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ODE TO GENIU S. Thou

HOU child of nature, genius strong, ,
Thou master of the poet's song,
Before whose light, Art's dim and feeble ray
Gleams like the taper in the blaze of day:
Thou lov'st to steal along the secret shade,

Where Fancy, bright aerial maid !
Awaits thee with her thousand charms,
And revels in thy wanton arms.
She to thy bed, in days of yore,

The sweetly warbling Shakespeare bore;
Whom every muse endow'd with every skill,

And dipt him in that sacred rill, Whose silver streams Aow musical along, Where Phoebus' hallow'd mount resounds with rap

tur'd song.

Forsake not thou the vocal choir, Their breasts revisit with thy genial fire, Elle vain the studied sounds of mimic art, Tickle the ear, but come not near the heart. Vain every phrase in curious order fet, On each side leaning on the [stop-gap] epithet. Vain the quick rhyme still tinkling in the close, While pure description shines in measur'd profe.

Thou bear'st aloof, and look'st with high disdain,

Upon the dull mechanic train; Whose nerveless strains flag on in languid tone, Lifeless and lumpish as the bagpipe's drowzy drone.

No longer now thy altars blaze,
No poet offers up his lays;
Inspir'd with energy divine,
To worship at thy facred shrine.
Since taste * with absolute domain,
Extending wide her leaden reign,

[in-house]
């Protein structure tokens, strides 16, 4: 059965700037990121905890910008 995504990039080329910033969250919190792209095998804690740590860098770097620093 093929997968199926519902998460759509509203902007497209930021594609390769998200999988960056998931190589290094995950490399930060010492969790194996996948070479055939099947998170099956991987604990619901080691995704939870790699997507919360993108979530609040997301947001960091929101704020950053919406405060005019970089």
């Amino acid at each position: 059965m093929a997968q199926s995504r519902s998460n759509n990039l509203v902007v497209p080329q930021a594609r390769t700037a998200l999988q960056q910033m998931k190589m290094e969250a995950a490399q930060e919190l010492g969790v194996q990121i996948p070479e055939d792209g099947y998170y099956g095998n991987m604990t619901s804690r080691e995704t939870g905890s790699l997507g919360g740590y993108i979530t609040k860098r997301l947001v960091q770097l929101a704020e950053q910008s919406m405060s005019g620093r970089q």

Kills with her melancholy shade,
The blooming scyons of fair fancy's tree;

Which erst full wantonly have stray'd
In many a wreath of richest poesie.

For when the oak denies her stay,
The creeping ivy winds her humble way;

No more the twists her branches round,
But drags her feeble stem along the barren ground.

Where then shall exil'd genius go ?
Since only those the laurel claim,
And boast them of the poet's name,
Whose sober rhymes in even tenour flow;

* By Taste, is here meant the modern affectation of it.

Who

Who prey on words, and all their flow'rets cull,
Coldly correct, and regularly dull.

Why sleep the fons of genius now?
Why, Wartons, rests the lyre unstrung?

*And thou, blest bard! around whose facred brow, Great Pindar's delegated wreath is hung:

Arise, and snatch the majesty of song From dullness' servile tribe, and art's unhallow'd

throng.

* Dr. Akenside.

PRO

PROLOGUS,

1757.

Est Schola Raetorices, celebrat quam crebra

juventus,

Et tumido inflatos ejicit ore fonos. Quà quisque assumit tragicas novus histrio partes,

Nec loquitur, verbum quin fapit omne, pathos. Ingenia hic crescunt, mox fucceffura theatris,

Regis, amatoris, prompta fubire vices.
Multus ibi furiis Macbetha agitatus iniquis,

Elusâ telum prendit inane manu.
Muitus ibi, infuscat cui vultus suber aduftum

Immodicis fævit raucus Othello minis.
Omnia queis tragicis opus eft, hic arma parantur ;

Auribus infidiæ sunt, oculisque suæ: Conatus manuumque, pedumque, orisque rotundi,

Certatim et vultus vis, laterumque labor. Quam fibi, dum gestu stat fixus quisque filenti,

Quam placet a speculo forma reflexa sui! Hac studeant, cordi quibus ars et pompa theatri !

Non tamen est nobis inde petendus honor. Ingenua ut pubes vultum sibi sumat apertum,

Et sensim assuescat fortius ore loqui; Ne dubiis tandem verba eluctantia labris Occludat timidus præpediatque pudor,

Ingre

Ingredimur scenam; nec clam Vos, Docta Corona,

Commoda ab học tenui quanta labore Auant. Hinc SAPERE ET FARI discit generofa juventus,

Dum pavida accendit pectora laudis amor. Freti his, majorem mox ingrediemur arenam;

Hiç ftabilita vigent Curia, Roftra, Forum.

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VOL. II.

M

PRO.

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